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Fallacies of American Constitutionalism
Rutgers Law Journal (2004)
  • Christian G. Fritz, University of New Mexico - Main Campus

“Fallacies of American Constitutionalism” examines the pervasive assumptions in the scholarship of historians, lawyers, and political scientists that impute the central role of the federal Constitution to how Americans understood written constitutions after their Revolution. American struggles to come to grips with the meaning of the sovereignty of the people before and after 1787 reveals very different views about the people as the sovereign from those reflected in the federal Constitution and dispel the notion that our prevailing constitutional view is an unbroken chain stretching back to 1787.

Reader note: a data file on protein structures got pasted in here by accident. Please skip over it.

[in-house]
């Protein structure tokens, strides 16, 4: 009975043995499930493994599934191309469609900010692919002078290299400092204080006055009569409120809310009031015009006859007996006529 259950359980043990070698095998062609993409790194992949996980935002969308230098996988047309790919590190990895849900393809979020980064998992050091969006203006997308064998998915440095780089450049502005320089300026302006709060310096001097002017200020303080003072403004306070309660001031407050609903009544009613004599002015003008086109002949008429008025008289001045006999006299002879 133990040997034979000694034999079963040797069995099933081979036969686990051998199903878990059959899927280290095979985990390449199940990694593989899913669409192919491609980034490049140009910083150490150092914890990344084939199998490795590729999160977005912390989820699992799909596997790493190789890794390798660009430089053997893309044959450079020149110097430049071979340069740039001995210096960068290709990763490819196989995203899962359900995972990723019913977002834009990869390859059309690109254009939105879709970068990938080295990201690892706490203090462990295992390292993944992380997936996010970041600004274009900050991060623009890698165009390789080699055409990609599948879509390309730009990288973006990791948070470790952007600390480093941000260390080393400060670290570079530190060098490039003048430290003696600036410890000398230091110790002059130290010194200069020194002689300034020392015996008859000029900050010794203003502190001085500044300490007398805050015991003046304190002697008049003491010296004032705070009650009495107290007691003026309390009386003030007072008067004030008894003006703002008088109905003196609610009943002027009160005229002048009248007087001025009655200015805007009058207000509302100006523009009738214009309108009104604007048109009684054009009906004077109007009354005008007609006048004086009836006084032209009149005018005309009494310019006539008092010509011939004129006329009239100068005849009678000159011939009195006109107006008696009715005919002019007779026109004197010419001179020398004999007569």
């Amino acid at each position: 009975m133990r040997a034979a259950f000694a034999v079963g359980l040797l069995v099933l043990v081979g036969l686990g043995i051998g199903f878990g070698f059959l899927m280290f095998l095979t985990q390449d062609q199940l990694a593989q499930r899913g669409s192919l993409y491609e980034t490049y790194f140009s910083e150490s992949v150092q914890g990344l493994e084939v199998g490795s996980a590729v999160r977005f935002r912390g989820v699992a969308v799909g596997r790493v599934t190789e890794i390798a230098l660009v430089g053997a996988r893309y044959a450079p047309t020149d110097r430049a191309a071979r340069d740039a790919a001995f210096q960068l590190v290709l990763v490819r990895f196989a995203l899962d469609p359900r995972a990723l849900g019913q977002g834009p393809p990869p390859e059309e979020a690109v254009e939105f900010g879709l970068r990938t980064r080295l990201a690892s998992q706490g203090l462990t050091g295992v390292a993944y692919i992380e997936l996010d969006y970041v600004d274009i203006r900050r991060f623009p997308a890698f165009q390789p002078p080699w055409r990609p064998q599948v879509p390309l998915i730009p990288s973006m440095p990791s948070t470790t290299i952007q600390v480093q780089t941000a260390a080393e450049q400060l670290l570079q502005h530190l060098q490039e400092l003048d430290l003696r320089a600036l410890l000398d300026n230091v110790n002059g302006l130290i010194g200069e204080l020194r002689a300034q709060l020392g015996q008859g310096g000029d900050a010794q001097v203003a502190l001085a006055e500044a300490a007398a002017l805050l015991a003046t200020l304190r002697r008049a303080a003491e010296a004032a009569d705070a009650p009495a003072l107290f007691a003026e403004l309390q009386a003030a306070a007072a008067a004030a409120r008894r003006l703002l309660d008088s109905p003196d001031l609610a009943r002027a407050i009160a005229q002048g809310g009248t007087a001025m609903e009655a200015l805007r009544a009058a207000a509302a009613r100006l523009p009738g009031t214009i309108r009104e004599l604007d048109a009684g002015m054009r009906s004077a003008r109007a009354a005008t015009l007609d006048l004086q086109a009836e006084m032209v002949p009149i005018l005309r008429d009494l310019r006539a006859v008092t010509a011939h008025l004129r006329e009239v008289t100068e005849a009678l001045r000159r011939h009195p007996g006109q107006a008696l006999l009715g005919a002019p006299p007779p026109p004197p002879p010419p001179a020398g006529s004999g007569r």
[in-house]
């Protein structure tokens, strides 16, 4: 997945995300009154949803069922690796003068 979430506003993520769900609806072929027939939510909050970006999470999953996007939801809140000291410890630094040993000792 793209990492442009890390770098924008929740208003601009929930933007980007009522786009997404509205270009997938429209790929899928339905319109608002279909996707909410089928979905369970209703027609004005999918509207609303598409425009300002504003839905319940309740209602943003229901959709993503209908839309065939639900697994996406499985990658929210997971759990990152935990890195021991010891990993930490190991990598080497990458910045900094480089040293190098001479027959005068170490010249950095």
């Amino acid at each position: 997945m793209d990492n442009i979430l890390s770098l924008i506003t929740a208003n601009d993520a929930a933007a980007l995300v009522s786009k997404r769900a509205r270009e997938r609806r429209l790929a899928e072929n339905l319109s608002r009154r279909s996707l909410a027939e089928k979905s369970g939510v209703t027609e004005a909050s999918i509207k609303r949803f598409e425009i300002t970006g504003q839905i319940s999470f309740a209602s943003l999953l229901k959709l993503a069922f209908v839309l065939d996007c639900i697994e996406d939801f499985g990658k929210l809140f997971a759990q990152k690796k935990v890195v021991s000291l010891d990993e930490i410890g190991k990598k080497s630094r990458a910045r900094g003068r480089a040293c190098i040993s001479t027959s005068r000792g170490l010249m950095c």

• American Constitutionalism,
  • Written Constitutions,
  • Popular Sovereignty,
  • Historiography,
  • Constitutional Tradition,
  • Sovereignty of the People,
  • Federal Constitution,
  • Constitutional Revision,
  • People’s Sovereignty,
  • Federal Constitutional Convention
Publication Date
Summer 2004
Publisher Statement
Previously Published by Rutgers Law Journal
Citation Information
Christian G. Fritz. "Fallacies of American Constitutionalism" Rutgers Law Journal Vol. 35 Iss. 4 (2004)
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